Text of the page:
Happy 2017, everyone!


Christmas at the Oscars

It’s a Wonderful Life (1946)



Here it is, the Ultimate Christmas Film, the one that gets trotted out every December on basic cable and in cinematic revivals–even in France–to lift the maudlin spirits of those who need a refresher course on how angels achieve winghood. Need your faith in humanity restored? The first step, so says conventional wisdom, is to watch It’s a Wonderful Life.

I must admit, when I first started on this journey a year ago, I wasn’t looking forward to this one. I first saw It’s a Wonderful Life some time ago, and it soured me to Capra for years afterward. I was annoyed by the pomposity, the triteness, the lack of believable performances, and the naïveté of its message. But then I embarked on this little project and I saw It Happened One NightMr. Deeds Goes to TownLost HorizonYou Can’t Take it With You, and Mr. Smith Goes to Washington, and I realized…goddamn, can Frank Capra direct a motion picture. So I approached this film with at least a little bit of optimism, imagining (in the spirit of the season) that within the context of the rest of his catalogue, perhaps It’s a Wonderful Life is not so sickeningly saccharine as it at first appears.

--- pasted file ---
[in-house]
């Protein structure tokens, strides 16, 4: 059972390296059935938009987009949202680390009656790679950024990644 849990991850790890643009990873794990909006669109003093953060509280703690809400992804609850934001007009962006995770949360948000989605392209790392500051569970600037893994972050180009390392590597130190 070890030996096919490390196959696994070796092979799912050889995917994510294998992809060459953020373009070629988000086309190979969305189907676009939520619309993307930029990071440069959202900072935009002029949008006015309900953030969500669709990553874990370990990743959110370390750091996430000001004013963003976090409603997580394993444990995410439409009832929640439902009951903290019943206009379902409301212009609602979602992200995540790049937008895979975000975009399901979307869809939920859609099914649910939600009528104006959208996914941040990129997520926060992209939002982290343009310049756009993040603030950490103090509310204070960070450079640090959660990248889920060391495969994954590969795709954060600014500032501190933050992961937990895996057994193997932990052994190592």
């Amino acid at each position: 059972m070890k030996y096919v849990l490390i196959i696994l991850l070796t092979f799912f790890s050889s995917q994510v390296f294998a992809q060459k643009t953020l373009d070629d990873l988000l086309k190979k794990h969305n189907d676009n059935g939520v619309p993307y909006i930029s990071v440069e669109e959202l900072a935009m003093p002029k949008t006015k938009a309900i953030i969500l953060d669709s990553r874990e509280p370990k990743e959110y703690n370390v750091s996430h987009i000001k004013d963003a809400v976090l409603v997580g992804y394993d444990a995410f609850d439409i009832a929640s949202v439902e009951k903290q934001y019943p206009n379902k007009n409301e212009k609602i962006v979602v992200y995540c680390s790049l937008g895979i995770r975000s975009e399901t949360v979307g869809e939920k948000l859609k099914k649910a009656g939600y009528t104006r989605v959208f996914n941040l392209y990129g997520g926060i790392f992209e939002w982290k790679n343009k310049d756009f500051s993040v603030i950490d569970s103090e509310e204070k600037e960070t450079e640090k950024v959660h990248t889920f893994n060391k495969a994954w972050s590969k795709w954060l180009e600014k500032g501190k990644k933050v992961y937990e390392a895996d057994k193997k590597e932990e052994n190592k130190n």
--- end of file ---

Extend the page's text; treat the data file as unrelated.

And lo and behold, I discovered that within the context provided by Capra’s previous efforts, it is even worse than I’d remembered.

All the subtlety, the subtext, and the restraint of those films I mentioned above are gone, and the clear technical and artistic progression I observed between 1934 and 1939 just disappeared entirely. I understand that World War II had just ended and people needed a bit of moral boosting in its wake, and not every film can be The Best Years of Our Lives…but come on. I’m pretty sure Disney showed this film to the lemmings in White Wilderness to make them throw themselves off that cliff.